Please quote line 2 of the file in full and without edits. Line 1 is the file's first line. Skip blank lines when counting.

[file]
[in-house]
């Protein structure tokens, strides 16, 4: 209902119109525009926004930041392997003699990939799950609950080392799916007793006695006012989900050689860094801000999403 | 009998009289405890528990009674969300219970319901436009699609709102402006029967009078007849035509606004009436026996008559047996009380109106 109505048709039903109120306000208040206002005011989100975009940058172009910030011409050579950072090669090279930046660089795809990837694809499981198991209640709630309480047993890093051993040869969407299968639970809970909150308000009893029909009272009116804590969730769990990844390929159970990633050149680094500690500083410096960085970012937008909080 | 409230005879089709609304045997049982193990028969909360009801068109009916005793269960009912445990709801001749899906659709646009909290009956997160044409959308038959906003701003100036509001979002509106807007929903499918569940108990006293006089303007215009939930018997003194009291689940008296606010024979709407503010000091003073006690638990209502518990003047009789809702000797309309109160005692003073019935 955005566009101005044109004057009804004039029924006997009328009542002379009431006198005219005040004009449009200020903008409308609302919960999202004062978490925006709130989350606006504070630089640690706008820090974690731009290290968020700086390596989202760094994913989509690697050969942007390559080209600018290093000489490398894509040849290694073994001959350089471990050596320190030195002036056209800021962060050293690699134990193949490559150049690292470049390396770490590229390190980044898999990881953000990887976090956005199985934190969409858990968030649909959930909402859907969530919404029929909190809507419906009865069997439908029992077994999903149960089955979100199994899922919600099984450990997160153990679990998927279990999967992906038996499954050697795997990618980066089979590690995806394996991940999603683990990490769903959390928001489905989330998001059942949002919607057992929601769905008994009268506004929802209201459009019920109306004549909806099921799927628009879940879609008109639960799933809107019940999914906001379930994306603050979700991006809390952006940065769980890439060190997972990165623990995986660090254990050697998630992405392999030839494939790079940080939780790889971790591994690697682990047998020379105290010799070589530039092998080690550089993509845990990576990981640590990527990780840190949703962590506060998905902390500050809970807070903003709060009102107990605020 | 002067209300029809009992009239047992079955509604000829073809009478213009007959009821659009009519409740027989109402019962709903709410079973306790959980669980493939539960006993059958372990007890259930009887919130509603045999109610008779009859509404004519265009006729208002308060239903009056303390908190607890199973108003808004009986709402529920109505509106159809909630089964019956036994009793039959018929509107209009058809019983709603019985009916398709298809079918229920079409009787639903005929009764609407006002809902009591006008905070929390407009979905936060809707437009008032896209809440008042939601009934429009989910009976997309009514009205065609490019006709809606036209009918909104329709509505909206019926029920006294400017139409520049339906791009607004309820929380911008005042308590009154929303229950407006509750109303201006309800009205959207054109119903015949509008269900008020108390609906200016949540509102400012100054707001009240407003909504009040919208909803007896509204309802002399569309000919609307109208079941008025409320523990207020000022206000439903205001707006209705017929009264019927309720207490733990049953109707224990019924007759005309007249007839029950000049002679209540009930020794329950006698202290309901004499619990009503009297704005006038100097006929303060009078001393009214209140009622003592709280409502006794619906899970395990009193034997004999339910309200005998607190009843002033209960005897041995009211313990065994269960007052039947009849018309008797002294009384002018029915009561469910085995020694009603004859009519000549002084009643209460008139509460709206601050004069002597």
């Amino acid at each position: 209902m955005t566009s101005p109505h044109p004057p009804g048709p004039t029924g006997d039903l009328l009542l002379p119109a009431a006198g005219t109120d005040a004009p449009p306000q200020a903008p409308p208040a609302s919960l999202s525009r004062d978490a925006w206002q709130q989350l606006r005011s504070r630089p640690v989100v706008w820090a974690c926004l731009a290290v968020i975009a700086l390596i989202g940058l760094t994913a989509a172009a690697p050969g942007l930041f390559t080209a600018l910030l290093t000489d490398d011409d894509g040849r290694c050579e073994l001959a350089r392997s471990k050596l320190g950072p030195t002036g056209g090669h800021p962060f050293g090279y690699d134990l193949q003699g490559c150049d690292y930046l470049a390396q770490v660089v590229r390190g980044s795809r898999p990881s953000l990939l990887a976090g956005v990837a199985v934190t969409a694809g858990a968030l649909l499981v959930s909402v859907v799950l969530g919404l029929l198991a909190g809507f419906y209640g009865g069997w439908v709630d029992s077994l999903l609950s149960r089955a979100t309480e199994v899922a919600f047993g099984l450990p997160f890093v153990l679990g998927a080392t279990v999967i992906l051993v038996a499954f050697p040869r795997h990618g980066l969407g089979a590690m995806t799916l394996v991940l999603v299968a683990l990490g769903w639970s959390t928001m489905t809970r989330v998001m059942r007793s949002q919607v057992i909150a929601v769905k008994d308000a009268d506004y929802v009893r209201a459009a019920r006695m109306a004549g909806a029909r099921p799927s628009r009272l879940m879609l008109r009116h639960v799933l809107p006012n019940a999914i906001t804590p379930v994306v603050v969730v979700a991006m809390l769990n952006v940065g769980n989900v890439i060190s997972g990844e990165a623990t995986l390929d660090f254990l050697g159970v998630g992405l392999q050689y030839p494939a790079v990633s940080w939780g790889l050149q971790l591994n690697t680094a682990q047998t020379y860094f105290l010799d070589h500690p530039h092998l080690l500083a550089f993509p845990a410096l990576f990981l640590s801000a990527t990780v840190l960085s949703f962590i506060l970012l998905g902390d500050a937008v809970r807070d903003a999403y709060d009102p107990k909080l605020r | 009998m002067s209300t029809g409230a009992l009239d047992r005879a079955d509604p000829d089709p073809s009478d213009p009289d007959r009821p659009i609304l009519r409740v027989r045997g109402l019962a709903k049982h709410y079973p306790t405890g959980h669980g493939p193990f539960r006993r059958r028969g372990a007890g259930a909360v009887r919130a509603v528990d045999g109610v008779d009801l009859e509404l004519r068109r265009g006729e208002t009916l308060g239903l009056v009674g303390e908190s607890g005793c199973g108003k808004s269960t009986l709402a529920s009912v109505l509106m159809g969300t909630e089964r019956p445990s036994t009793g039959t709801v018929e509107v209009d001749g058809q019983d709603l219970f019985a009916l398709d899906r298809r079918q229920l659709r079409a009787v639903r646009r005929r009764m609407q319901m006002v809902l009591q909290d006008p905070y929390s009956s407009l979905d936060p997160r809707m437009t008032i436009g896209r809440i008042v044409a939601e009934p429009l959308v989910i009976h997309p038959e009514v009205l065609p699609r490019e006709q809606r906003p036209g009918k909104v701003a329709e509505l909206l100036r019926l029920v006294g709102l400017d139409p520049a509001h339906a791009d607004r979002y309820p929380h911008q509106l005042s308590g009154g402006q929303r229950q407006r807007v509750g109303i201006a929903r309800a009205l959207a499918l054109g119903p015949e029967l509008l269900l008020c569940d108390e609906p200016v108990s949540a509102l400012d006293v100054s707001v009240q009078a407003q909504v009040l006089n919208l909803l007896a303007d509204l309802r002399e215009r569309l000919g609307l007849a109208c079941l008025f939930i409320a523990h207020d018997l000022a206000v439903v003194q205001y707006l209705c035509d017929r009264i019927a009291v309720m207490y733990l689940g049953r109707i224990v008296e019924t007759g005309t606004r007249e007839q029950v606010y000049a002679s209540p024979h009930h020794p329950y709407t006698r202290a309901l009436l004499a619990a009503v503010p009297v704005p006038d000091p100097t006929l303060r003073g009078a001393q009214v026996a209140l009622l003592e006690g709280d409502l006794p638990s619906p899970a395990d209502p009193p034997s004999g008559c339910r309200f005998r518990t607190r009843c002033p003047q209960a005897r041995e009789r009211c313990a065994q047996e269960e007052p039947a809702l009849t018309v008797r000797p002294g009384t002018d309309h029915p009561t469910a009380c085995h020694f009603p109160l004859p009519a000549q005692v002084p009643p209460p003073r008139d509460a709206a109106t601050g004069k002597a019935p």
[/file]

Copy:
């Protein structure tokens, strides 16, 4: 209902119109525009926004930041392997003699990939799950609950080392799916007793006695006012989900050689860094801000999403 | 009998009289405890528990009674969300219970319901436009699609709102402006029967009078007849035509606004009436026996008559047996009380109106 109505048709039903109120306000208040206002005011989100975009940058172009910030011409050579950072090669090279930046660089795809990837694809499981198991209640709630309480047993890093051993040869969407299968639970809970909150308000009893029909009272009116804590969730769990990844390929159970990633050149680094500690500083410096960085970012937008909080 | 409230005879089709609304045997049982193990028969909360009801068109009916005793269960009912445990709801001749899906659709646009909290009956997160044409959308038959906003701003100036509001979002509106807007929903499918569940108990006293006089303007215009939930018997003194009291689940008296606010024979709407503010000091003073006690638990209502518990003047009789809702000797309309109160005692003073019935 955005566009101005044109004057009804004039029924006997009328009542002379009431006198005219005040004009449009200020903008409308609302919960999202004062978490925006709130989350606006504070630089640690706008820090974690731009290290968020700086390596989202760094994913989509690697050969942007390559080209600018290093000489490398894509040849290694073994001959350089471990050596320190030195002036056209800021962060050293690699134990193949490559150049690292470049390396770490590229390190980044898999990881953000990887976090956005199985934190969409858990968030649909959930909402859907969530919404029929909190809507419906009865069997439908029992077994999903149960089955979100199994899922919600099984450990997160153990679990998927279990999967992906038996499954050697795997990618980066089979590690995806394996991940999603683990990490769903959390928001489905989330998001059942949002919607057992929601769905008994009268506004929802209201459009019920109306004549909806099921799927628009879940879609008109639960799933809107019940999914906001379930994306603050979700991006809390952006940065769980890439060190997972990165623990995986660090254990050697998630992405392999030839494939790079940080939780790889971790591994690697682990047998020379105290010799070589530039092998080690550089993509845990990576990981640590990527990780840190949703962590506060998905902390500050809970807070903003709060009102107990605020 | 002067209300029809009992009239047992079955509604000829073809009478213009007959009821659009009519409740027989109402019962709903709410079973306790959980669980493939539960006993059958372990007890259930009887919130509603045999109610008779009859509404004519265009006729208002308060239903009056303390908190607890199973108003808004009986709402529920109505509106159809909630089964019956036994009793039959018929509107209009058809019983709603019985009916398709298809079918229920079409009787639903005929009764609407006002809902009591006008905070929390407009979905936060809707437009008032896209809440008042939601009934429009989910009976997309009514009205065609490019006709809606036209009918909104329709509505909206019926029920006294400017139409520049339906791009607004309820929380911008005042308590009154929303229950407006509750109303201006309800009205959207054109119903015949509008269900008020108390609906200016949540509102400012100054707001009240407003909504009040919208909803007896509204309802002399569309000919609307109208079941008025409320523990207020000022206000439903205001707006209705017929009264019927309720207490733990049953109707224990019924007759005309007249007839029950000049002679209540009930020794329950006698202290309901004499619990009503009297704005006038100097006929303060009078001393009214209140009622003592709280409502006794619906899970395990009193034997004999339910309200005998607190009843002033209960005897041995009211313990065994269960007052039947009849018309008797002294009384002018029915009561469910085995020694009603004859009519000549002084009643209460008139509460709206601050004069002597």